The Rewards of "Rewards" Checking Accounts
By Marcia Passos Duffy
I have to laugh when I see the interest my bank deposits into my checking and savings accounts each month. It is barely worth the effort to add in the pennies (but I do).
But if you think, like I once did, that you are doomed to get low percentage rates on any money you have squirreled away in you bank, you are mistaken. You don't have to settle for miserly interest rates -- particularly if you have enough accumulated in your combined checking and savings accounts to open up a "rewards" checking account.
Rewards checking accounts are typically no-fee, no minimum deposit, and can earn up to 3 to 6 percent in annual percentage yield (APY). This is higher than most savings accounts, CDs, and even money market rates. What's the catch? Well, there are actually five.
The basics of a rewards checking account
To get the "reward" of a high interest rate checking account you do need to fulfill some basic conditions (banks may vary on conditions), but these are generally what's required:
- 8-15 debit or signature transactions on your debit card per month. (ATM fees are reimbursed each month)
- One direct deposit or direct bill pay each month.
- Agree to only get electronic statements (no more paper statements).
- Log into your account at least once a month.
- Maintain a balance of less than $25,000 (some banks are higher, some lower).
One other important catch: The highest interest rates for rewards checking accounts are often given by local and regional banks, and credit unions; big banks don't typically offer them.
But these are growing in popularity since 2006; most likely your local bank or credit union will offer it through a product that is administered by BancVue. Each bank may go by a different name of its rewards checking program, so ask first.
While you can sometimes open a bank account online from any state, the majority of local banks and credit unions have this kind of high yield checking account available only to local residents. If you don't meet all the requirements in a given month, then often your interest rate plummets to less than 1 percent (usually around .03 percent) and you'll have to pay the ATM fees associated with your debit card usage.
In my mind, the biggest drawback would be all of the debit card transactions necessary each month (visits to ATMs don't count). But if you make a conscious effort to use your debit card for groceries, to refill your prescription, online purchases, or even for your cup of latte every morning or to donate to your favorite online charity it can easily add up to the required withdrawals.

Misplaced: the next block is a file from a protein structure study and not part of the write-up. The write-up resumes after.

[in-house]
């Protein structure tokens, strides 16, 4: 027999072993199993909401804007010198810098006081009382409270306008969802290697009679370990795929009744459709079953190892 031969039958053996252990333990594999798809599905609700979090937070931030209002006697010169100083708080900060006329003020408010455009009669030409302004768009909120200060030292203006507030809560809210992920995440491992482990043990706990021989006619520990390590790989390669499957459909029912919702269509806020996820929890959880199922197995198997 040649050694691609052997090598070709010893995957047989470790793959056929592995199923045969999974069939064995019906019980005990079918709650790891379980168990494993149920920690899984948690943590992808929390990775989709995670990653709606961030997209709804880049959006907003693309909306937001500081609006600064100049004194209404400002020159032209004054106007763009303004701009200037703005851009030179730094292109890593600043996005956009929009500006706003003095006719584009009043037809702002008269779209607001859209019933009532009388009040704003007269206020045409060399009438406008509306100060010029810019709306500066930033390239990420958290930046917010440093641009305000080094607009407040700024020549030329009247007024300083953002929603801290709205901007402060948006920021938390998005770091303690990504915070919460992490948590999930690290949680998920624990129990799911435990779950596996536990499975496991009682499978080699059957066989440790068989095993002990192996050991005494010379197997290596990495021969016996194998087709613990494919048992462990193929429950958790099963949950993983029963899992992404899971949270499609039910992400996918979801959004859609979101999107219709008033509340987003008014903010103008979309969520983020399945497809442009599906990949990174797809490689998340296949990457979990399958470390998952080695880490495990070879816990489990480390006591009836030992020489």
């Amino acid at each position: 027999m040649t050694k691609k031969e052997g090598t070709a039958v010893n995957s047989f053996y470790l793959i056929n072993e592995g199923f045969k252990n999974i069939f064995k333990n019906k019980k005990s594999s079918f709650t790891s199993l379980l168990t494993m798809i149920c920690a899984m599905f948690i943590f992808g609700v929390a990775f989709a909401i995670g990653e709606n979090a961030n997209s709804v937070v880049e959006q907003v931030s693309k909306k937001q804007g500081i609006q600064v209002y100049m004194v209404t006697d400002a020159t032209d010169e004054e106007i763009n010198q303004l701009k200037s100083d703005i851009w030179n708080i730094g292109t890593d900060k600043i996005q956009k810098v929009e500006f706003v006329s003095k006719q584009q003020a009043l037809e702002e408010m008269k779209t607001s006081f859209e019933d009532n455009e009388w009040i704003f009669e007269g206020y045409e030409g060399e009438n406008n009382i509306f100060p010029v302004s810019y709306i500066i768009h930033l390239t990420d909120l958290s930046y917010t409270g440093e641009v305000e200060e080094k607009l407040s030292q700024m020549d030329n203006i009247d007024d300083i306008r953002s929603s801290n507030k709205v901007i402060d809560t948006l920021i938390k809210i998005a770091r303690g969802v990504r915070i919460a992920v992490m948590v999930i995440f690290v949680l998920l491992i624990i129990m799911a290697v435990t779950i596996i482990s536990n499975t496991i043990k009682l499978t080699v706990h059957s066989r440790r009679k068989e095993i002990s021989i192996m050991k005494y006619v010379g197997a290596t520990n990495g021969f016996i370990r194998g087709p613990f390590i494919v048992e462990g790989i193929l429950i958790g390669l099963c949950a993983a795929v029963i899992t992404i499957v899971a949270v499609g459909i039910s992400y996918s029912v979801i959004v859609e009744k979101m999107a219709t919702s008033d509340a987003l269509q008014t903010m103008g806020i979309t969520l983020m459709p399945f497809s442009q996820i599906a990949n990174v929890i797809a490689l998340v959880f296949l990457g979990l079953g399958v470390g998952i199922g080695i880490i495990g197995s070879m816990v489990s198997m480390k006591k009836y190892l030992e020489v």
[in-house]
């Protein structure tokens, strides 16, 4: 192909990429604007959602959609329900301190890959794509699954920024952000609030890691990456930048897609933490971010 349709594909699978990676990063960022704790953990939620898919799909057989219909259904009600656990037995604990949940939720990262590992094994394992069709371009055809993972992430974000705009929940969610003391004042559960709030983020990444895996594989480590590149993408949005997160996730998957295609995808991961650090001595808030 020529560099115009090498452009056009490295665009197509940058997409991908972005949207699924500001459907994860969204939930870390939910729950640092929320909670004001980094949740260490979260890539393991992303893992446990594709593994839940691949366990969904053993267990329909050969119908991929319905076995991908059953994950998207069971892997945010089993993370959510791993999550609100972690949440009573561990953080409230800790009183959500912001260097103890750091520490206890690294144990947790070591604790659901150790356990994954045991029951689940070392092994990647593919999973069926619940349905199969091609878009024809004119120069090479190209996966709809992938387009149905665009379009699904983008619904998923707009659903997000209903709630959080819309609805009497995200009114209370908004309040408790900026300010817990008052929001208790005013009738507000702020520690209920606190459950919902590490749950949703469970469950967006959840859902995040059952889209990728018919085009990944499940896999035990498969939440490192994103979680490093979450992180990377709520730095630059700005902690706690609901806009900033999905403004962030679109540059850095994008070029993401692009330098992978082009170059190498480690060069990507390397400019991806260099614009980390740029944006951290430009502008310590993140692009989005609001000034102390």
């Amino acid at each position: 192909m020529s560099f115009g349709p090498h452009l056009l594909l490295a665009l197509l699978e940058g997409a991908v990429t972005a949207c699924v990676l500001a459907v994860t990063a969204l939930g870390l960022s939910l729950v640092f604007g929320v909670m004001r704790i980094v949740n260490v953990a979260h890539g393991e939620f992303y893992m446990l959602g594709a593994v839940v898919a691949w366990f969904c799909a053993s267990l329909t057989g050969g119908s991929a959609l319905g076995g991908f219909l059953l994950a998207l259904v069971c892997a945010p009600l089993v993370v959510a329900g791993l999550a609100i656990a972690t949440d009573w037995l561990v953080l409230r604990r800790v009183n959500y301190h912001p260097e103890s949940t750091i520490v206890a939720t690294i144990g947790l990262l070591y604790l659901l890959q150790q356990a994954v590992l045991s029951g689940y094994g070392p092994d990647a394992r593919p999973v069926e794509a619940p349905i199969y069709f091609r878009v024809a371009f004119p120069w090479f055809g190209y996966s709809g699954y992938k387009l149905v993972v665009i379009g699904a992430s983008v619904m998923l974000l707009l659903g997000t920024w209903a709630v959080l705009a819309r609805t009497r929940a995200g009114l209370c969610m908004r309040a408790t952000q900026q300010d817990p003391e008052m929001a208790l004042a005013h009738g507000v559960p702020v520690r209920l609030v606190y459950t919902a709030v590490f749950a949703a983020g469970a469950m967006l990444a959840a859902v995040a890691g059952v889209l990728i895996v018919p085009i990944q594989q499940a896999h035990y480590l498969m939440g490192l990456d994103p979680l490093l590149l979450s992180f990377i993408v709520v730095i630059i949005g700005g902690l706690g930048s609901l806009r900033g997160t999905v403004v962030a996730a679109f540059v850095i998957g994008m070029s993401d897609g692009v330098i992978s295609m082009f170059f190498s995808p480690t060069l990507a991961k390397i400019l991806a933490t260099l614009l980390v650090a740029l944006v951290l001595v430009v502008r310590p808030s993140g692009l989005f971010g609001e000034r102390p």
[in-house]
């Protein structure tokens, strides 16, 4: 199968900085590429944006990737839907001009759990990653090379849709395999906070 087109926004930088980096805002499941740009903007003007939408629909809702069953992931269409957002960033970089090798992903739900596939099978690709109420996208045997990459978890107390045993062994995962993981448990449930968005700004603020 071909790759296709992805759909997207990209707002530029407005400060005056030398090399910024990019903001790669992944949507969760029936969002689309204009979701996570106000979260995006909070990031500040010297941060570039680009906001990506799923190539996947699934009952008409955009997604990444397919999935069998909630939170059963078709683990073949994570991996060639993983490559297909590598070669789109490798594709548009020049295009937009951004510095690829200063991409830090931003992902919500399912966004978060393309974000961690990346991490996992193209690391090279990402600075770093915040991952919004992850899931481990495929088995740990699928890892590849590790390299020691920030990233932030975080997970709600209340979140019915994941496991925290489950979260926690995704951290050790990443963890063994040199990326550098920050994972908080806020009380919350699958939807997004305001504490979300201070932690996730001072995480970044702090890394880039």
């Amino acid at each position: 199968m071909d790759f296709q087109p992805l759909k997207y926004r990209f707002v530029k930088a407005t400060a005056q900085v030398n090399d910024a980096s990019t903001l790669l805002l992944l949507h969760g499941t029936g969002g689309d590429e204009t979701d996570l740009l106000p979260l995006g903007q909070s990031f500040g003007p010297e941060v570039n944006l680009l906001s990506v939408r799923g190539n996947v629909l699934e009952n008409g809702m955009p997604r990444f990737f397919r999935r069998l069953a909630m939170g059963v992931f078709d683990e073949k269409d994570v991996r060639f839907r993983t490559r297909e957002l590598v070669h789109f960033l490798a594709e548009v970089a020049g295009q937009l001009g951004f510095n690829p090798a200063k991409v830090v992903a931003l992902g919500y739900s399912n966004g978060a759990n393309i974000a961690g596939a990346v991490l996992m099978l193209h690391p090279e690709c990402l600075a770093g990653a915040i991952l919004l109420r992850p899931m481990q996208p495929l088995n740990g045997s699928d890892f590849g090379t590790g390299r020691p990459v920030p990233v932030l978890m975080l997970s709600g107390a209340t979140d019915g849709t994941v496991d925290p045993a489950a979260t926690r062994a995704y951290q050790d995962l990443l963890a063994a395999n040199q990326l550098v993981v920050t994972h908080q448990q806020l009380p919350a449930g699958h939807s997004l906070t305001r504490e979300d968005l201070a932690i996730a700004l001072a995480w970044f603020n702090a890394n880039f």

The profit of getting rewards
So are rewards checking accounts worth the bother? Let's do the math.
Let's say you take all your bank savings and checking money, totaling $10,000, and combine it into a rewards checking account. Here's what you could get:
$10,000 x 5 percent APY = $500 per year
Compare that to a 1 percent APY of a typical checking and savings account; for that you'll get $100 per year on $10,000.
When not to open a rewards account
If you don't keep a lot of money in your bank accounts, a rewards checking account may not be worth the effort. For example, if you are earning 5 percent APY on a balance of $2,000 each month you'll get less than $10 a month in interest in a rewards checking account.
One slip up and you'll be charged all those ATM fees; plus there's a chance that all those withdrawals will put your account on overdraft. Not worth it.
But if you keep $5000 or more deposited, the interest starts adding up in dollars, not pennies.
Marcia Passos Duffy is a freelance writer and author based in New Hampshire. Her articles have appeared on Yahoo Finance, CNBC, Fox Business News, and The Weather Channel's Forecast Earth, among other online and print publications. She also publishes two online magazines, The Heart of New England.com and Home Office Weekly.com, and is the author of the book, Be Your Own Boss.